The answer is yes, but boy what can that be exhausting.
The more important questions in international tax matters is to determine where a person or a company is actually situated. We often receive a reply that people are registered as citizens in for instance the UK but live and work in the Netherlands. The registration in the UK is not so much relevant, more relevant is where people actually live and work. As that is the Netherlands, they are Dutch resident tax payers. That can come as a shock.
Some people claim to have no place of residence, like George Clooney in the movie Up in the Air. But if you ask specifically about how and where they earn their money, where their loved once are living, you can point out exactly where they are a tax resident. So personally I skipped the possibility of fiscal Nomads, until I read the following case.
A British national, let us refer to him as Sinclair, claimed to be a UK tax resident or at least not a Dutch tax resident. The Dutch tax office disagreed and imposed a Dutch resident tax assessment including his world wide income and assets. Sinclair went to court and made a complaint.
The court determined that he was a Dutch tax resident based on the following. He had himself registered with a Dutch city hall since June 2006, purchased with a Dutch woman a house in the Netherlands, registered an Audi TT in the Netherlands, opened Dutch bank accounts. This made him a Dutch tax resident. We know from experience that owning a house with a partner is a very strong argument of being regarded a Dutch tax resident.
But Sinclair disagreed with the court and made an appeal with a higher court.
Appeal a tax court decision if you disagree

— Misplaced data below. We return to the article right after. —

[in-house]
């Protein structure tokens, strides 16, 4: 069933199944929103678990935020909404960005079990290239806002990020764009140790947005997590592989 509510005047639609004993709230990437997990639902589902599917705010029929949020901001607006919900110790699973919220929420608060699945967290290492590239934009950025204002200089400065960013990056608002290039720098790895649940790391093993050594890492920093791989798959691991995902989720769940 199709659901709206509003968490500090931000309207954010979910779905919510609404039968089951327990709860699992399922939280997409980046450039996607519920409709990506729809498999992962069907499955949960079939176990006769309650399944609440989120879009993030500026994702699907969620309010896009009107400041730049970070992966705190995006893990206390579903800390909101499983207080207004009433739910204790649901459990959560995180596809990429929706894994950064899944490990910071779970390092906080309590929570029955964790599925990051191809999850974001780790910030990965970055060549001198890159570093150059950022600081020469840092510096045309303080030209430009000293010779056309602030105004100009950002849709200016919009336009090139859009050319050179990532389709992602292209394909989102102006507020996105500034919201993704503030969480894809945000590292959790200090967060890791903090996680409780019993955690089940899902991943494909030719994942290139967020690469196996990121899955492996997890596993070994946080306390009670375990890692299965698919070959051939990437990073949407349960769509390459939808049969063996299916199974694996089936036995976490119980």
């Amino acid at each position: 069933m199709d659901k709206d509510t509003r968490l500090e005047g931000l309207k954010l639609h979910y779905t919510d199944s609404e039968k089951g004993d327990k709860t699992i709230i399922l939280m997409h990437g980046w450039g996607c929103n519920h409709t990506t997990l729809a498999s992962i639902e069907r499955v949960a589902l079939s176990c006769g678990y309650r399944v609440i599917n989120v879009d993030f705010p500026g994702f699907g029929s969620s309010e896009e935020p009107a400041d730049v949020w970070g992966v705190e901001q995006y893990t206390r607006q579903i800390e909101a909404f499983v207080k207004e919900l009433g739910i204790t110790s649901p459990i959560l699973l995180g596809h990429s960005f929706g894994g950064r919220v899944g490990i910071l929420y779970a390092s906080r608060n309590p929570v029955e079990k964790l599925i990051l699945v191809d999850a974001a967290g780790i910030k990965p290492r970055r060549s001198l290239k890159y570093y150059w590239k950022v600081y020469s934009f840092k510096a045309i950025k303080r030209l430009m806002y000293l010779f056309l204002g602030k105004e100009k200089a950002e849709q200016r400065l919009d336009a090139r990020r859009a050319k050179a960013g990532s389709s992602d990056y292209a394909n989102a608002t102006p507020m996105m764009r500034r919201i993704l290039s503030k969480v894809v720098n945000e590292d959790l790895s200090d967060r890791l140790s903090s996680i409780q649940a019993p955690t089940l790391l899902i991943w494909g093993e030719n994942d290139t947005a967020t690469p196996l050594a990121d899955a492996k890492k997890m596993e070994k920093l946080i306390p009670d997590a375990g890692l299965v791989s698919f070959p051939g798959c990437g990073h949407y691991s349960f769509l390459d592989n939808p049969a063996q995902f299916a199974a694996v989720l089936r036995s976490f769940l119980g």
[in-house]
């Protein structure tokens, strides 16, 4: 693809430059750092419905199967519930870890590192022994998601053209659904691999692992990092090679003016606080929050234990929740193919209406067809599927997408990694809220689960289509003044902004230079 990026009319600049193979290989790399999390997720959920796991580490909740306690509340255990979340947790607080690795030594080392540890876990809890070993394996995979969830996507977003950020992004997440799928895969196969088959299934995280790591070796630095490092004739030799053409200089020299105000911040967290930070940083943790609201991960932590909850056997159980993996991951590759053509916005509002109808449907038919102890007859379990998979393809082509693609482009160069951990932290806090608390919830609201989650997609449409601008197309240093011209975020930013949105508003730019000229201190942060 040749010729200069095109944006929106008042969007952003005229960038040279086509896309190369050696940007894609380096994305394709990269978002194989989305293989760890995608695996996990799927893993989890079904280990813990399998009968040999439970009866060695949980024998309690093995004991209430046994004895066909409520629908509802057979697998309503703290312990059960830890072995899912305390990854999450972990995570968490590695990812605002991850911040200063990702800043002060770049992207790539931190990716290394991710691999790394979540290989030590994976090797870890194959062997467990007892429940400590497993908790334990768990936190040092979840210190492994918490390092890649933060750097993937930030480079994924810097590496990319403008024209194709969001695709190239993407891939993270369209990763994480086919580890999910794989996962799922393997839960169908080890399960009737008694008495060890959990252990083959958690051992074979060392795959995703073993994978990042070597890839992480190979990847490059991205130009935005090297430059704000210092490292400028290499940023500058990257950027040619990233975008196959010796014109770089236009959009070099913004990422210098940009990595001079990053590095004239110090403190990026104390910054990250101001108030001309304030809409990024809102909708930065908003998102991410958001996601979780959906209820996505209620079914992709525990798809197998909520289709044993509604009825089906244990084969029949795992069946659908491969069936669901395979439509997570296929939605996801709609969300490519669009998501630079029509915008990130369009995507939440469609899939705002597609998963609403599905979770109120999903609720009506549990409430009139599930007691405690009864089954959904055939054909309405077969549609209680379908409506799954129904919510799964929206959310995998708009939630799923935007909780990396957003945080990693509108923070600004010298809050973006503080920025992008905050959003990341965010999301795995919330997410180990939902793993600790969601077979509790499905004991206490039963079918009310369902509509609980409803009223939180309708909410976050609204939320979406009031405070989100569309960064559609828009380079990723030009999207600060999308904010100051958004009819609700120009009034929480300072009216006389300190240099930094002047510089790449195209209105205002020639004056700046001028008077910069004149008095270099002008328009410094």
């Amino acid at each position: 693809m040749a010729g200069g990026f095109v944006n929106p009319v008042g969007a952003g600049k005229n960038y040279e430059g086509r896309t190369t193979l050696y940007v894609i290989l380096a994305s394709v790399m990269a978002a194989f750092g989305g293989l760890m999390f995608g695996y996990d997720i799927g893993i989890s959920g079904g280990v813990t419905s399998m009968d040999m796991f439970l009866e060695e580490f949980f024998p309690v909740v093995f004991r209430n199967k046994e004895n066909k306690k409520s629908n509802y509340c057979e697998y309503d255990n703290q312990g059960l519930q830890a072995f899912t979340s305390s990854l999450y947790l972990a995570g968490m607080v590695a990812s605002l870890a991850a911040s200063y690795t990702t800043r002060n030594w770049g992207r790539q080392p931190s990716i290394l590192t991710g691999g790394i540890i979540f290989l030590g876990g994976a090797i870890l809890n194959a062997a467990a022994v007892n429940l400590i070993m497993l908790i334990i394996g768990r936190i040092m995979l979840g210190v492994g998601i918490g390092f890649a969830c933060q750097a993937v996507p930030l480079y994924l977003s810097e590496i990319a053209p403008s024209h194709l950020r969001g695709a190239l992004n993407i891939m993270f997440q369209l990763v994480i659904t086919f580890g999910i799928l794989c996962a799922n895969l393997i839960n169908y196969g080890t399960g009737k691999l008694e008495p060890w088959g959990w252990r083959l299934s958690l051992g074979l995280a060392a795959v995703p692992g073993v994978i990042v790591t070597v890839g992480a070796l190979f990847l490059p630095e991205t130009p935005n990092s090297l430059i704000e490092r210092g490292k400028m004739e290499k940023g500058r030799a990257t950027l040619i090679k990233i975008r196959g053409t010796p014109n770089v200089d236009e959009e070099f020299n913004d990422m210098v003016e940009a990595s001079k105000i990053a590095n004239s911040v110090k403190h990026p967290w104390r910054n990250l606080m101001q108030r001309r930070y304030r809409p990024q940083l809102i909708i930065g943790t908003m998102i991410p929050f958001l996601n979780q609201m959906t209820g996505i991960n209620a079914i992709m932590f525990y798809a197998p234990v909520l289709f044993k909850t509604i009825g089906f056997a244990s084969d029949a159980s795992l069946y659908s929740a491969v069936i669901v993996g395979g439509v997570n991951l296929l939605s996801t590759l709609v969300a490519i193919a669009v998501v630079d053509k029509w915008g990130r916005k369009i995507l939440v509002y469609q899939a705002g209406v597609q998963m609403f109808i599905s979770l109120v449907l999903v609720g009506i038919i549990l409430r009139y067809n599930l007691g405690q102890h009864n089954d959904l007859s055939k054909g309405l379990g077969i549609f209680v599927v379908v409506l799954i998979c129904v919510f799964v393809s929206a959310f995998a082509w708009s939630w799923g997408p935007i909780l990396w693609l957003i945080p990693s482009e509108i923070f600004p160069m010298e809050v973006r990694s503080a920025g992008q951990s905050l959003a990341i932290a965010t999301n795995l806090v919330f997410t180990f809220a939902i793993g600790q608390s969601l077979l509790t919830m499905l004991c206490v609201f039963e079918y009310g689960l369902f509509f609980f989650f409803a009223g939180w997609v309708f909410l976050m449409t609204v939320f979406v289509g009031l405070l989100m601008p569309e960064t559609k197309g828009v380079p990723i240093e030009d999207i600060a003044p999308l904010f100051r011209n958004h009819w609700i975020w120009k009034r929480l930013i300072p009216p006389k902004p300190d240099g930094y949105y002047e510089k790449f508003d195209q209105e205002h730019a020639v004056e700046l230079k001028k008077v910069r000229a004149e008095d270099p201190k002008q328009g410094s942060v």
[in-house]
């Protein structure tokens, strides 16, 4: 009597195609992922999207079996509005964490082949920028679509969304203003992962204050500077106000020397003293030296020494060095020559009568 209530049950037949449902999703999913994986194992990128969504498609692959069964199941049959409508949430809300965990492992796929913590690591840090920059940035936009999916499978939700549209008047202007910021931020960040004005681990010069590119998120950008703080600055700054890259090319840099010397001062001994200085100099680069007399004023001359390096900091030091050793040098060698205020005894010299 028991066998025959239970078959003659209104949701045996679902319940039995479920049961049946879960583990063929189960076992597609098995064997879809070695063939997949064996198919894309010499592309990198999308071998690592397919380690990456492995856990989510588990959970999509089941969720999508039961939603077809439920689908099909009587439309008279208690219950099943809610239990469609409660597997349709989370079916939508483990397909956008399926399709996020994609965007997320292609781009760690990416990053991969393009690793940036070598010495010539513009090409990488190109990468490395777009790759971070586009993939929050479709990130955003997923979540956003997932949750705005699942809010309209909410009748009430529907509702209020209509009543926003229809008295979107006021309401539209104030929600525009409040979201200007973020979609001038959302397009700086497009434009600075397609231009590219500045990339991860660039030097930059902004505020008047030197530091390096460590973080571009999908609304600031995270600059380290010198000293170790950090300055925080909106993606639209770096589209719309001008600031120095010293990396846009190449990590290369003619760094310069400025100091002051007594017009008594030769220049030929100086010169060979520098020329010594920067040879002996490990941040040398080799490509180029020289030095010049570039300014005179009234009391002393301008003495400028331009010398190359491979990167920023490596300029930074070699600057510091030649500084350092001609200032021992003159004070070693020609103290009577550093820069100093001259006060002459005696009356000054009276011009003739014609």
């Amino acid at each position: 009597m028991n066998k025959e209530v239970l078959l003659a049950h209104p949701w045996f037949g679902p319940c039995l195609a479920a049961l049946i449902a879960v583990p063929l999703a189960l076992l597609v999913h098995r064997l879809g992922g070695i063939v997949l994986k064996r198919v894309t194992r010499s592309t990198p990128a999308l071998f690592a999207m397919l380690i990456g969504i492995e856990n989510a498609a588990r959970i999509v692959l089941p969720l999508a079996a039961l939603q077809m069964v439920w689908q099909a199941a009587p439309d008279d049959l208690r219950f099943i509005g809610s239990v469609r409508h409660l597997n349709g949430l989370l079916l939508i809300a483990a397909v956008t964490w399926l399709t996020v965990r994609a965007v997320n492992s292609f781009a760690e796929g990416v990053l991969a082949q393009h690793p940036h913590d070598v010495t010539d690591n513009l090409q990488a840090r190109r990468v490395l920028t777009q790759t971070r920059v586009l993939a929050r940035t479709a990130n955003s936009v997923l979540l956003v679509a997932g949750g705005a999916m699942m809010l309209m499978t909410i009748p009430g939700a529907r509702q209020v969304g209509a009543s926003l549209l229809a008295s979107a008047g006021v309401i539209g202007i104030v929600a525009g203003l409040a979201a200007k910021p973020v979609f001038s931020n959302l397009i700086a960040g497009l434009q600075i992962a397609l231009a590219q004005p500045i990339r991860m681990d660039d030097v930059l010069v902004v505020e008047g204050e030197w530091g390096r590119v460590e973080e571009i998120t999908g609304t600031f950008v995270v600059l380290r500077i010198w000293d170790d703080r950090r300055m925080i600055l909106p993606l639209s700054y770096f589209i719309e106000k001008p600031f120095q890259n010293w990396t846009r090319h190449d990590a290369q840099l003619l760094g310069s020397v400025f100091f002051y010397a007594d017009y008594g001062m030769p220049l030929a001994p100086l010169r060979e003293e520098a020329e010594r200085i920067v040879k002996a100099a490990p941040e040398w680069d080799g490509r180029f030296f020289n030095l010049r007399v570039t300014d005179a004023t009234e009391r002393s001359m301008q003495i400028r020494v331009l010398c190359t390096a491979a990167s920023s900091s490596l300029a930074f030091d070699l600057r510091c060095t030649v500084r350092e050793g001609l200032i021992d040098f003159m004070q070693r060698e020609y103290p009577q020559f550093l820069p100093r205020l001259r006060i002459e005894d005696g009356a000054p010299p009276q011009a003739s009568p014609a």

The higher court noticed that Sinclair was employed by a UK employer working on projects concerning the purchase of oil refineries. The majority of his time he spend abroad. He worked from January to April 2008 in Norway followed by periods he had projects in Spain and Belgium. From January to June 2009 in Belgium, then the United Kingdom, France and Bahrain. From Bahrain he worked a couple of months in Korea, then Germany and then again in Belgium. That was 2009. 2010 was not much different.
The partner with whom he owns the house is a good friend. He spend most of his time between travels with his father in the UK and his sons from a previous marriage in the UK. When he is in the Netherlands, he is for business with a group of employees from the UK company then rent several houses in a holiday park.
The higher court has the opinion that the actual circumstances outrank the formalities. This implies that Sinclair his tax residency is determined by the facts over formalities. And the outcome of the facts is that he is not regarded a Dutch tax resident. Fortunately the higher court does not have to decide where he is regarded a tax resident, as that could be a complex matter.
Before you decide to make an appointment with us to obtain the same tax status as the so called mr Sinclair in the above article, we have to stress that you first need to create the circumstances. So you actually have to be wandering the world, have different work places. If you neglect this rather important aspect and you keep on your Dutch resident partner, your house, your car and your registration with city hall in the Netherlands, then we still have the opinion you are a Dutch tax resident.